Geoffrey Callaghan


I am attempting to write some functionality using the winsock control with VFP 6.0. I have a pretty good understanding of winsock itself, but I'm having trouble accessing the object from my code. So here are my two options, neither of which I can figure out right now:

1) The object is defined on a form, but needs to be accessed from code in a .prg. I have never been able to figure out how to access an object on a form from a .prg in FoxPro. In VB, no problem, but in FoxPro, if I say form1.objectname.member, it says it doesn't know what form1 is.

2) I can create the object in the .prg (which I would prefer). I have no idea how to go about this in FoxPro.

I am currently attempting to do the whole thing in a form, but this solution will be inelegant considering the original design. Any ideas

Geoff Callaghan




Re: One basic question, one not so basic

dni


Usually I put the code in a init method of a form:

PUBLIC IP

IP = CREATEOBJECT("MSWinsock.Winsock")

I never had problames to to call some parameters like:

IPAddress = IP.LocalIP

localhost=IP.localhostname

or other from a procedure or another form.







Re: One basic question, one not so basic

Alex Feldstein

Whenever you have code that is common to many routines (i.e. can be called from different places), you can place it in a PRG or in a common object (e.g. oAPP) that is instantiated early in your calling hierarchy.

e.g.

oAPP = CreateObject("MyApplicationWideObject")

This object will have behavior (methods) and data (properties) to give it the functionality you need.

If the routine you need in your toolbox will be called from forms and sometimes from running priograms (e.g. prg), then it's better to place it as a FUNCTION or PROCEDURE inside a prg , which is just a text file with a prg extension and VFP code in it.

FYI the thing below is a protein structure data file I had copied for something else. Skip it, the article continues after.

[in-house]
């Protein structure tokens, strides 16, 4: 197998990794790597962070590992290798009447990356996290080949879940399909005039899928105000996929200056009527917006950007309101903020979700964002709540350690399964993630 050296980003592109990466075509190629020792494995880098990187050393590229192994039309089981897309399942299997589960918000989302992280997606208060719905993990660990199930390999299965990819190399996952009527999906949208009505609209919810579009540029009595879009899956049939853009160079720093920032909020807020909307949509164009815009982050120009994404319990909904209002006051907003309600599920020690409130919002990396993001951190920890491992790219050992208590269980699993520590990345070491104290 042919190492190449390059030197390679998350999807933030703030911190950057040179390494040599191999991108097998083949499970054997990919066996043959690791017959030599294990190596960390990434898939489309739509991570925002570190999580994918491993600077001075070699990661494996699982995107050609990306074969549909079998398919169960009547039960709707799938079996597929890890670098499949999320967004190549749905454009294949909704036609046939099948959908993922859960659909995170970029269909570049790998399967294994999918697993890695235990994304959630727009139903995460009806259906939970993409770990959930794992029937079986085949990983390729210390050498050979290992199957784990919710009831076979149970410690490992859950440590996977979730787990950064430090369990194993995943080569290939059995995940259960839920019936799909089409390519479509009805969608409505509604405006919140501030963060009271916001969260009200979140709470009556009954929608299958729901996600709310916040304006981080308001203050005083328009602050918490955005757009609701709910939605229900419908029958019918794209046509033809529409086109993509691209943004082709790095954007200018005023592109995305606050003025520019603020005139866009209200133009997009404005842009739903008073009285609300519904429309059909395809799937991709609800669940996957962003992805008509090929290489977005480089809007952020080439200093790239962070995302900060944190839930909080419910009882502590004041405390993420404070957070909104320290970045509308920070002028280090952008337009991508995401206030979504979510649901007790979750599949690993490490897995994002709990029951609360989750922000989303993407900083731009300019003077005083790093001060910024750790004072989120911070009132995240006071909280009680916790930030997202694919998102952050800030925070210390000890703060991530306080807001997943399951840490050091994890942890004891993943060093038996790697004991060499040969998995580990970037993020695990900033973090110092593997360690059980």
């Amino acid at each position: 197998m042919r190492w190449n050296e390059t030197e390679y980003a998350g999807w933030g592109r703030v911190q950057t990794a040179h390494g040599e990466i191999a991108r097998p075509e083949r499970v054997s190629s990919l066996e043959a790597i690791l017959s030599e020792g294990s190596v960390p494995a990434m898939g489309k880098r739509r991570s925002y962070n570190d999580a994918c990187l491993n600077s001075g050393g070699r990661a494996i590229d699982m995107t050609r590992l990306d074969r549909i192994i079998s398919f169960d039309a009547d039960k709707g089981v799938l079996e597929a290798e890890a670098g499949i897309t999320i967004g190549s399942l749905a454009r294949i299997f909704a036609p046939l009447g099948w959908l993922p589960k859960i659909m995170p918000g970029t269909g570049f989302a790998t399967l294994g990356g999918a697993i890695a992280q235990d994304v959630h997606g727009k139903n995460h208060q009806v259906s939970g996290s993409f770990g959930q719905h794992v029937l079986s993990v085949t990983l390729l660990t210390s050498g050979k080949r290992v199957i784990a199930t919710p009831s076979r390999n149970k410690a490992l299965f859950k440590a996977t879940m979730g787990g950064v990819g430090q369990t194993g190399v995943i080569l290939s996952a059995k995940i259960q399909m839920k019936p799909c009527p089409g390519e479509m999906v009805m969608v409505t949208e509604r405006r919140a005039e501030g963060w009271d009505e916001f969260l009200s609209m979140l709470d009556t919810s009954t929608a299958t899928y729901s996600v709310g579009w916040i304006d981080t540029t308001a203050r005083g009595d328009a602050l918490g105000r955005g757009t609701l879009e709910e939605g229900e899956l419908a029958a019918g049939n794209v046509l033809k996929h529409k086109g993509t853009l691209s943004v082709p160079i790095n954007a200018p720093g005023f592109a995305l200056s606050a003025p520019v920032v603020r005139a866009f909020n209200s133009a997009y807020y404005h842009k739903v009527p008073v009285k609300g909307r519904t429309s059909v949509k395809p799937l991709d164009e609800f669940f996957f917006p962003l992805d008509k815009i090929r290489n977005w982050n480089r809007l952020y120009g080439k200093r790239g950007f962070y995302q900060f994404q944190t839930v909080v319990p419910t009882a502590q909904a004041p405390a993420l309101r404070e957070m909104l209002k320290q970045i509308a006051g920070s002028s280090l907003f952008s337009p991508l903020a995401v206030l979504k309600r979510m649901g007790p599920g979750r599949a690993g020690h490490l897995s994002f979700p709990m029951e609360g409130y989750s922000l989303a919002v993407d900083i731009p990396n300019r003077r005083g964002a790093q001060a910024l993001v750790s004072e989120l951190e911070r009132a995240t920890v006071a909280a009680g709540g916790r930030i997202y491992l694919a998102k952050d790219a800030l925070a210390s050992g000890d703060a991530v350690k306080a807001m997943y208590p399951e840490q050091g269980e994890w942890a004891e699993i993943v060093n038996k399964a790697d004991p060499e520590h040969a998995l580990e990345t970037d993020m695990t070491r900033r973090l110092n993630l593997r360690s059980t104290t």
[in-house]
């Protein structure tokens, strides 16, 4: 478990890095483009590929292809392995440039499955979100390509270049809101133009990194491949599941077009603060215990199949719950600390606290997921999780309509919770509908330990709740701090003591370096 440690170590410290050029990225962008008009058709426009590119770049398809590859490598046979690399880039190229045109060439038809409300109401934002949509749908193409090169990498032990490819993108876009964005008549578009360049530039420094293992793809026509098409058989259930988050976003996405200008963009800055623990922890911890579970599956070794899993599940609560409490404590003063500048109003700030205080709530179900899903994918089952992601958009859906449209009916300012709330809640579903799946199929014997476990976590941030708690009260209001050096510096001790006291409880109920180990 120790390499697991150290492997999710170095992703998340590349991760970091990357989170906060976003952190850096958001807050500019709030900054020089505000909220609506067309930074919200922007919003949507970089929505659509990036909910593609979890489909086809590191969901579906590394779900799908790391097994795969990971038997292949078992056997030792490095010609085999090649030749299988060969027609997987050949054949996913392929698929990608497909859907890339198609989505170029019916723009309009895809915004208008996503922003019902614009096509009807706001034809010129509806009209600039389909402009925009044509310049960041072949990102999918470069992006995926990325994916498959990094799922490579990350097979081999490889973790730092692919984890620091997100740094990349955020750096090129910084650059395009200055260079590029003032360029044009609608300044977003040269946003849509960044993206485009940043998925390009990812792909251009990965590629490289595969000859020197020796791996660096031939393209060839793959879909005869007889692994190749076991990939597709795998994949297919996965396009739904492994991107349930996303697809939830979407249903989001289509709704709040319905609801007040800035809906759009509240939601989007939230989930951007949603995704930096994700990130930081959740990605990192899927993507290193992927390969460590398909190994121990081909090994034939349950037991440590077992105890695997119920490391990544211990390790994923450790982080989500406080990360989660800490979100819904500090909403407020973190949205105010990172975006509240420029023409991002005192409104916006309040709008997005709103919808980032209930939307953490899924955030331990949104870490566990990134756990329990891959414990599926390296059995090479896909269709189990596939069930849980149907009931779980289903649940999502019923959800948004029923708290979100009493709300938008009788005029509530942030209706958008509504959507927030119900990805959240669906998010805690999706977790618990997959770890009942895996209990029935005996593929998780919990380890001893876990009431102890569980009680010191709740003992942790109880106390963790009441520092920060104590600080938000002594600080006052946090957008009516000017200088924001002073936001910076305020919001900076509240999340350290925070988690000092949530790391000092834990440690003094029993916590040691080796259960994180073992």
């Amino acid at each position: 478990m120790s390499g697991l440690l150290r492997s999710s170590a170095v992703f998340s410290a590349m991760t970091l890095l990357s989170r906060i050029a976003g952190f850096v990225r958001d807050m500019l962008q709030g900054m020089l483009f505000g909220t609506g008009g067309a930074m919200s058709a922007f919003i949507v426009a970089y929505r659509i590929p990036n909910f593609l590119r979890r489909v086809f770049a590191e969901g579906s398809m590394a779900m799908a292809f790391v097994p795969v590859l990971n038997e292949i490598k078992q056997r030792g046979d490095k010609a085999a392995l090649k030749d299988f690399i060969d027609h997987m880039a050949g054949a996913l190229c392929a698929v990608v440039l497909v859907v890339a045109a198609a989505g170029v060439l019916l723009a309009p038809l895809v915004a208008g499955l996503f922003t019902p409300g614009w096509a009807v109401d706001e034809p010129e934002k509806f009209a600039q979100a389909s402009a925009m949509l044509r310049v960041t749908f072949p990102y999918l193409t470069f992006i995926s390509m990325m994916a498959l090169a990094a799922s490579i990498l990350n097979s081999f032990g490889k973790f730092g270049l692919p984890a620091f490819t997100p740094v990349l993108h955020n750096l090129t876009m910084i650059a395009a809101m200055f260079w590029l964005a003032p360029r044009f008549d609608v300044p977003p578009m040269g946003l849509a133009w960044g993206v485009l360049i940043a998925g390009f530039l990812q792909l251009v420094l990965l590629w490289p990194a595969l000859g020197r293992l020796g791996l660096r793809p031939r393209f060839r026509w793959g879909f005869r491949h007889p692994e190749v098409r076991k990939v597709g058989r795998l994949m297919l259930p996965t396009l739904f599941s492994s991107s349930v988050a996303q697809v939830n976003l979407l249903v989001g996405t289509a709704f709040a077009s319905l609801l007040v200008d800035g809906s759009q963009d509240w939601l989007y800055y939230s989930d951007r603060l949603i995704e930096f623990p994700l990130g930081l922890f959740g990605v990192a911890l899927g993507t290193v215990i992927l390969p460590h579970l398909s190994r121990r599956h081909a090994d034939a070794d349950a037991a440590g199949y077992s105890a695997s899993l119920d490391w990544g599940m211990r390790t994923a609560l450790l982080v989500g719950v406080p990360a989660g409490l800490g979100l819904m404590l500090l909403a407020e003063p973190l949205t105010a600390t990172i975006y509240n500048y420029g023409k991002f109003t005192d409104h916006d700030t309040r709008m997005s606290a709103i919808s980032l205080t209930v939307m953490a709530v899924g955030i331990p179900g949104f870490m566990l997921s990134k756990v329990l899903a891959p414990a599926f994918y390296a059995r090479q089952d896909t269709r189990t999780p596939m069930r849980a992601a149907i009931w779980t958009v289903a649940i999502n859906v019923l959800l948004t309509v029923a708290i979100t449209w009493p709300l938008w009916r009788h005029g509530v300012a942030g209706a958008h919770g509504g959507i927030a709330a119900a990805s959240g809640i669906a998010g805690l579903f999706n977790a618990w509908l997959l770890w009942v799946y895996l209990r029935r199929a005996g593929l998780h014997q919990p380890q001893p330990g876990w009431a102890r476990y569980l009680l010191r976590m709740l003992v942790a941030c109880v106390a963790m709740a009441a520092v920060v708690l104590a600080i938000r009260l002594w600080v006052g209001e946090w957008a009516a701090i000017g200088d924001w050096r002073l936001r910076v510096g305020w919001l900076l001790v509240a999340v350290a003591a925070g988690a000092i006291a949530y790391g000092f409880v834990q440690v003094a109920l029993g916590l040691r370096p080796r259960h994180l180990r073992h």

At the beginning of your program, you can use XBASE code to do a SET PROCEDURE TO MyUtilities.prg and then all its functionality will be available to you as if it were part of the language.

Note that code created in a prg does not have a private datasession, whereas code instantiated in an object can, if the base class does have it (e.g. Session)

To answer your other question, to call a form's method from a program, you need a reference to the form. You cannot use ThisForm as the prg does not live in the form.

What you do is take a reference to the active form like this:

oForm = _screen.ActiveForm

then you can do:

oForm.MyMethod()

or

myvariable = oForm.MyProperty

 

To create an object oriented program in a PRG you sse the DEFINE CLASS statement.

There is always the question if it is better to store classes in PRGs or VCXs (forms and other objects). To see the pros and cons of each approach look at:

http://fox.wikis.com/wc.dll Wiki~PRGvsVCX

 






Re: One basic question, one not so basic

Geoffrey Callaghan

Thanks, guys! Both answers were helpful, for different reasons. Now I have a followup or two:

1) I created the object in my .prg, which is how I wanted to do it all along. That worked fine. However, when I do a connect, the state never reaches 7 (connected). It stays on 6(connecting) until it reaches 9(error). This code is the same as I was using in a form, and it worked fine there. Here's what I have:

Wsock.remotehost = "192.168.0.23"

Wsock.remoteport = 900

Wsock.connect

2) Even when I'm connected using this code in a form, data I send shows up on the other end as gibberish. However, when I send data back, it works perfectly. It looks like it is sending in one baud rate, but answering in another...that doesn't make sense, does it





Re: One basic question, one not so basic

Geoffrey Callaghan

Never mind. I got it. Thanks, guys.